Posts Tagged With: Brazil

Team DB

‘Sir’ Becks

Like most of the country I’m rather enjoying the Olympics. Danny Boyle’s opening ceremony was truly, truly epic and now whether it’s swimming, cycling, gymnastics, rowing, weight lifting, basketball, volleyball or even archery I’m absolutely loving it – even more so as it’s in London. Unsurprisingly I’ve also been keeping tabs on the football, in fact I’ve got tickets for three matches!

A lack of home interest has never stopped me following Olympic football before now however just as England’s absence from Euro 2008 didn’t stop me living every moment but the fact that a team is representing Great Britain for the first time in 41 years certainly provides added intrigue. Unfortunately for me their victory over Uruguay means that they will have to reach the final, negotiating a half of the draw containing Brazil, for me to get to see them despite my unbelievable ticket windfall!!!

My tickets:

Quarter Final – Sat 3rd – Senegal v Mexico (with the missus)

Semi-Final – Tue 7th – winner of Sen v Mex against winner of Jap v Egy (courtesy of the legendary Pez-man)

Final – Sat 11th – Gold Medal match! (courtesy of the legendary Ken-babes)

Despite all of this excitement my favourite footballer and athlete of the games so far has been a man who isn’t even competing. A man who was instrumental in London’s successful bid and who was prematurely (but excellently) proclaimed as a knight of the realm as Britain received the Olympic flame in the Panathenaic Stadium. A man who out-James Bonded James Bond himself (whether that would have happened on Brosnan’s watch is open to debate) at the opening ceremony.

The greatest thing that has ever happened. Ever.

Now I don’t think that Beckham should have been in the GB squad just because he helped with the bid – as everyone seems to have said, ‘then Coe would be in the athletics team‘ but let’s not forget that Becks can still play a bit!!! Maybe it was right not to pick him (that was difficult to write) but wouldn’t it have been bloody brilliant if he’d had his Shevchenko moment…

Here’s what we missed out on as he scored a brace for LA Galaxy just a couple of weeks ago shortly after finding out he had missed out on a place in Stuart Pearce’s squad:


Portland Timbers meanwhile must be sick of the sight of him as he already scored something of a wonder goal against them back in April as posted here on Mountain’s Short Thoughts & Measured Musings.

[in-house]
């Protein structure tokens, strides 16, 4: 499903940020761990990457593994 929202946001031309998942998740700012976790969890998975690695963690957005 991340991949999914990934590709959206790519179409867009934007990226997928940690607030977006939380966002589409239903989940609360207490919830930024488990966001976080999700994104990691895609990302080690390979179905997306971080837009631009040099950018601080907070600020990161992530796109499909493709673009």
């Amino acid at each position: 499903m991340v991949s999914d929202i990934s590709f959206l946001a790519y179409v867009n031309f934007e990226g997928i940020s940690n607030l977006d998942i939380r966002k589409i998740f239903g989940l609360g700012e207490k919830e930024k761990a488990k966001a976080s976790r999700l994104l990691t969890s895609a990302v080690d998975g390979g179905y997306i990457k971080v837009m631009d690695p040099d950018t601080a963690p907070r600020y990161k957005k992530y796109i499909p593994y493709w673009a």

Categories: London 2012, News, Olympics | Tags: , , , , , , , , , , , , , , , , , | Leave a comment

Roberto Carlos Retires (there are videos…)


Wow. So ol’ thunder thighs has officially hung up his boots. For my thoughts on that, pretty much see my thoughts on Ronaldo retiring last year.

Meanwhile, without further ado, here is that goal:

(The second replay behind the ball is the one, unbelievable scenes!)


125 caps for Brazil (11 goals)
1x FIFA World Cup: 2002 (runner-up 1998)
2x Copa América: 1997, 1999
1x FIFA Confederations Cup: 1997

Real Madrid (over 400 appearances, 50 goals 1996–2007)
3x UEFA Champions League: 1998, 2000, 2002
4x La Liga titles: 1997, 2001, 2003, 2007
3x Spanish Supercopa: 1997, 2001, 2003
2x Intercontinental Cup: 1998, 2002
1x UEFA Super Cup: 2002

(…and that’s just the highlights!)

More vids? Go on then…


Bobby Carlos: bloody hero.

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Merlin’s Premier League Stickers of the Week: Internationals… World Cup Winners (Part 1)

Continuing the Juninho Paul-Easter celebrations today is a selection of World Cup winners who graced the Premier League including the Brazilian maestro himself.

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From 1994/95: Jurgen Klinsmann (with West Germany in 1990)

From 1996/97: Juninho Paulista (with Brazil in 2002)

From 1997/98: Emmanuel Petit, Patrick Vieira (both with France in 1998)

From 1998/99: Stéphane Guivarc’h (with France 1998)

That’s right, France won the World Cup with Stéphane Guivarc’h up front… No, honestly they did!

[All these (and more…) can be found in the Sticker Archive]

Categories: Internationals, Merlin Premier League Stickers of the Week, World Cup Winners | Tags: , , , , , , , , , , , , , , , , , , , , | Leave a comment

HAPPY Juninho Paul-EASTER!!!

It takes one hell of a player to be capped for Brazil whilst playing week in week out with Phil Stamp, not to mention winning the World Cup whilst playing your club football alongside Dean Windass but that is exactly what Juninho (Paulista) achieved.

It is at this time of year that we remember what this player did, returning seemingly from the dead to pull on a Middlesbrough shirt not just once but three times! (If you count the 2011 farewell match.)

So kick back and enjoy eating some chocolates to mark the occasion as first established by Juninho’s former team mate Ugo Egg-iogu (apologies).

Categories: Flashback, News | Tags: , , , , , | 2 Comments

“Mes amis…

…this is just the beginning, watch this space.”

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Il Fenomeno and Me (and perhaps you too)

Originally posted on Mountain’s Blog

I’ve been waiting for an excuse to start a blog for a little while now and whilst the debate about Wilshere’s role for England nearly stirred me out of inactivity and Arsenal’s dramatic victory against Barcelona could have had me writing, in the end it took something more poignant to inspire me. Something that takes me right back to my childhood: the recent retirement of a true footballing legend.